Trailing Returns

You may have noticed that our function which calls foo, bar, and baz could be slimmed down by directly returning baz() at the end:

func myFunc() error {
	if err := foo(); err != nil {
		return err
	}

	if err := bar(); err != nil {
		return err
	}

	return baz()
}

Fewer lines of code, yes, but this just further contributes to order-dependence. I can’t just shuffle my function calls around and have everything work:

func myFunc() error {
	if err := foo(); err != nil {
		return err
	}

	return baz()

	// unreachable code

	if err := bar(); err != nil {
		return err
	}
	// ERROR: missing return
}

Likewise, if I want to add a new function call after baz() I need to resurrect the boilerplate around baz() so that it’s no longer directly returning. This is the exact problem trailing commas solve! By having the final item in a list slightly different to the other items (whether through a direct return or the lack of a comma), we hinder reordering and the addition of new items. As such, I just have a separate return nil at the end of my functions.

Loops

In the early days I tried slimming things down by constructing a loop like so:

func myFunc() error {
	for _, f := range []func()error{foo, bar, baz} {
		if err := f(); err != nil {
			return err
		}
	}

	return nil
}

But by using this loop we’re creating a dependence on our function signatures, meaning if e.g. baz now returns multiple values, we’ll need to dismantle the loop and revert to separate function calls.

Zero Values

If we want to return both an integer and an error from our function, we need to specify both return values whenever we return. Typically you’ll have a heap of returns that use the zero-value of non-errors (e.g. 0 for ints) and then at the very end we return a value along with a nil error.

func myFunc() (int, error) {
	if err := foo(); err != nil {
		return 0, err
	}

	if err := bar(); err != nil {
		return 0, err
	}

	val, err := baz()
	if err != nil {
		return 0, err
	}

	// ... more stuff

	return val, nil
}

This creates a dependency between the non-error return values in our function signature and our error return sites which is completely unnecessary. If we now want to also return a string from our function we’ll need to visit each return site and explicitly return the zero value for a string ("")

func myFunc() (int, string, error) {
	if err := foo(); err != nil {
		return 0, "", err
	}

	if err := bar(); err != nil {
		return 0, "", err
	}

	val, val2, err := baz()
	if err != nil {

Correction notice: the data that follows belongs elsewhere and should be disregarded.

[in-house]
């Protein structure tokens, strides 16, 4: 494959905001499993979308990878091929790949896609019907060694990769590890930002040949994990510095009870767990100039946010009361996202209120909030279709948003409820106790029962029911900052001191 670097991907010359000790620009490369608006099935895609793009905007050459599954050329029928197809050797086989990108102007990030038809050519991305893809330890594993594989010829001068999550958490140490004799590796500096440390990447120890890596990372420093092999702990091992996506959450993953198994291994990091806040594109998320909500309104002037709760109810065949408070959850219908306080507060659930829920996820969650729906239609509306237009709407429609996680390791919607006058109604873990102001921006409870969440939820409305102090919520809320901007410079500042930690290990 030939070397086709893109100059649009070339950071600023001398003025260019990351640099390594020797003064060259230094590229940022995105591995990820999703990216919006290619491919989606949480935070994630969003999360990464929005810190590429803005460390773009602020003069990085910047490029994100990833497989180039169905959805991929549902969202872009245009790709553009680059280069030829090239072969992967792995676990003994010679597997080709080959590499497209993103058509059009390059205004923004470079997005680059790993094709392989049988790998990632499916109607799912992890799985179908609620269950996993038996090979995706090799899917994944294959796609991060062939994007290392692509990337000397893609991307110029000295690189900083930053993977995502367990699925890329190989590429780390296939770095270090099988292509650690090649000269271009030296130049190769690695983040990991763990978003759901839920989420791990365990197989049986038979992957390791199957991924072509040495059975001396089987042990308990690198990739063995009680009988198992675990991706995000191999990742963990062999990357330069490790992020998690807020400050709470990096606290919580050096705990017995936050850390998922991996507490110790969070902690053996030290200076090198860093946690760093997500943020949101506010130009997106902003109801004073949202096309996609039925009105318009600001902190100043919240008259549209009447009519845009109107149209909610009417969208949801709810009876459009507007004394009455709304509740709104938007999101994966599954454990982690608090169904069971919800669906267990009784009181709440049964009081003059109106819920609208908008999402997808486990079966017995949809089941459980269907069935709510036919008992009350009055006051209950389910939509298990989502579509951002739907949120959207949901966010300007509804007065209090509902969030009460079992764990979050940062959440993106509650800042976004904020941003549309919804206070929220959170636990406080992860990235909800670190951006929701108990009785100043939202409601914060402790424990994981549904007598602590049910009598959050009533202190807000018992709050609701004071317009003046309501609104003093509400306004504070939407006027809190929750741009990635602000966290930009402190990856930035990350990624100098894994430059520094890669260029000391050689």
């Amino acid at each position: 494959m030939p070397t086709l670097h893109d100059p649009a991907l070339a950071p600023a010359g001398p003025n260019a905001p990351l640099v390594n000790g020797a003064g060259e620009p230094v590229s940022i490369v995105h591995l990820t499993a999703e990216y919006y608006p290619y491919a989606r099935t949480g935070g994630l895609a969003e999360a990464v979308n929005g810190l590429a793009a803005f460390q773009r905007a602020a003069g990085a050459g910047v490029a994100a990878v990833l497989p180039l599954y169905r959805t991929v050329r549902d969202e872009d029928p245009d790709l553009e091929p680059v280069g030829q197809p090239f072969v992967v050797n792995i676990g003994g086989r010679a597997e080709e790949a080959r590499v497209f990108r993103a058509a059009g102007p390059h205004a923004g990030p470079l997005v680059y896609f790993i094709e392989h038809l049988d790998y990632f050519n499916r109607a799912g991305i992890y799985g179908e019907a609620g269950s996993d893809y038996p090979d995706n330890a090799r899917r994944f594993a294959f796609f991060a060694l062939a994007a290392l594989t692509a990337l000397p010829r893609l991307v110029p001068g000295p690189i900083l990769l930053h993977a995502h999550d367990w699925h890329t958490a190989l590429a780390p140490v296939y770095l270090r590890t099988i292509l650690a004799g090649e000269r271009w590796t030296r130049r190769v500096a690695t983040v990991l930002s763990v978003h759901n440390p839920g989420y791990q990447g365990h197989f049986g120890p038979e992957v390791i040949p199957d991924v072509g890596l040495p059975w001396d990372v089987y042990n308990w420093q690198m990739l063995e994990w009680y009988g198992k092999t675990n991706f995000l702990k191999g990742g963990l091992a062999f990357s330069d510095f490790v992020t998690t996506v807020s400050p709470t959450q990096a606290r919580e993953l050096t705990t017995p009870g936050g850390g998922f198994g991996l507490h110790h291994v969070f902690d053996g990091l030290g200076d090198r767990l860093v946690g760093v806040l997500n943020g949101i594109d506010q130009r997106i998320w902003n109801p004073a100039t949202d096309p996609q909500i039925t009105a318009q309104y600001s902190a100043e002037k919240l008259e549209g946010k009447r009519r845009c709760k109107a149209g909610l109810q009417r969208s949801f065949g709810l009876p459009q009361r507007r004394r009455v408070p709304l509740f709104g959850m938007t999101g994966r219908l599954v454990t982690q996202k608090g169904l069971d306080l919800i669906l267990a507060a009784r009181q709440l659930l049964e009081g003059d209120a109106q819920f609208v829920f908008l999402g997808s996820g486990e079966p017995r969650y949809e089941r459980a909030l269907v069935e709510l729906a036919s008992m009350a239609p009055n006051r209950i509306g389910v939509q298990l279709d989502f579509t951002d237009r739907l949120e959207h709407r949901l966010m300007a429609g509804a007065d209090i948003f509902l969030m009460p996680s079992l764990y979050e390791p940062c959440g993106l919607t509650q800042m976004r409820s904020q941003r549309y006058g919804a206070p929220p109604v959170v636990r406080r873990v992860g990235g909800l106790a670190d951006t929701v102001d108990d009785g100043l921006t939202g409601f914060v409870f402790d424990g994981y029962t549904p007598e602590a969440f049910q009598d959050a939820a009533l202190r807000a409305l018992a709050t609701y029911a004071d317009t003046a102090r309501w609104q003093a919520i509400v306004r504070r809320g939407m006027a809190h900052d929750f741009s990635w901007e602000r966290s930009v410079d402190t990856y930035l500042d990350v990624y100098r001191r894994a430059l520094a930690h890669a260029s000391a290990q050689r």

return 0, "", err
	}

	return val, val2, nil
}

This sucks, and would be resolved if Go supported discriminated unions. In Rust, functions can return a Result type (a discriminated union) which contains either an error or some payload of values, meaning returning an error is as simple as return Err("my error"), and returning a non-error looks like return Ok(my_data). In a world where Go has a Result type, we can change the type and number of ‘ok’ return values without needing to go and update all the places we return an error.

Named return values

Go provides an alternative syntax where you name your return values like so:

func myFunc() (val int, val2 string, err error) {
	err = foo()
	if err != nil {
		return
	}

	err = bar()
	if err != nil {
		return
	}

	val, val2, err = baz()
	return
}

But I rarely see anybody use this form and it always catches me off guard when I do stumble across it. Why on Earth are we just returning nothing here? Oh right we’re using names return values.

I want to live in a world where the function looks like this:

func myFunc() (int, string, error) {
	foo()?
	bar()?
	return baz()?
}

Here the question mark tells us that if the function returns an error, we should return that error with zero-values for all the other return values. Otherwise, we return the non-error values from the function. There is a proposal addresses the zero-value problem but for now the question mark operator is off the cards.

Conclusion

What happens when you mix error values, an inability to shadow variable declarations, and a lack of an error-specific control flow mechanism? We get a mess of dependencies where one small change will have you tweaking the boilerplate in a bunch of unrelated lines. Given how nearly every function returns an error, and most functions call multiple other functions, you’re left with obscenely bloated code that’s hard to change.

In the next post we’ll talk about Go’s awkward approach to privacy.

After writing this blog series, I decided I needed to balance out all the negativity of the posts with something positive, so I made a joke programming language to air my grievances with a comedic spin. Feel free to check it out: OK?. If you’re intimately familiar with Go’s history you might spot some easter eggs.

Addendum

Check out the follow-up to this post where I address arguments against importing Rust’s ‘?’ operator into Go.


Go'ing Insane Series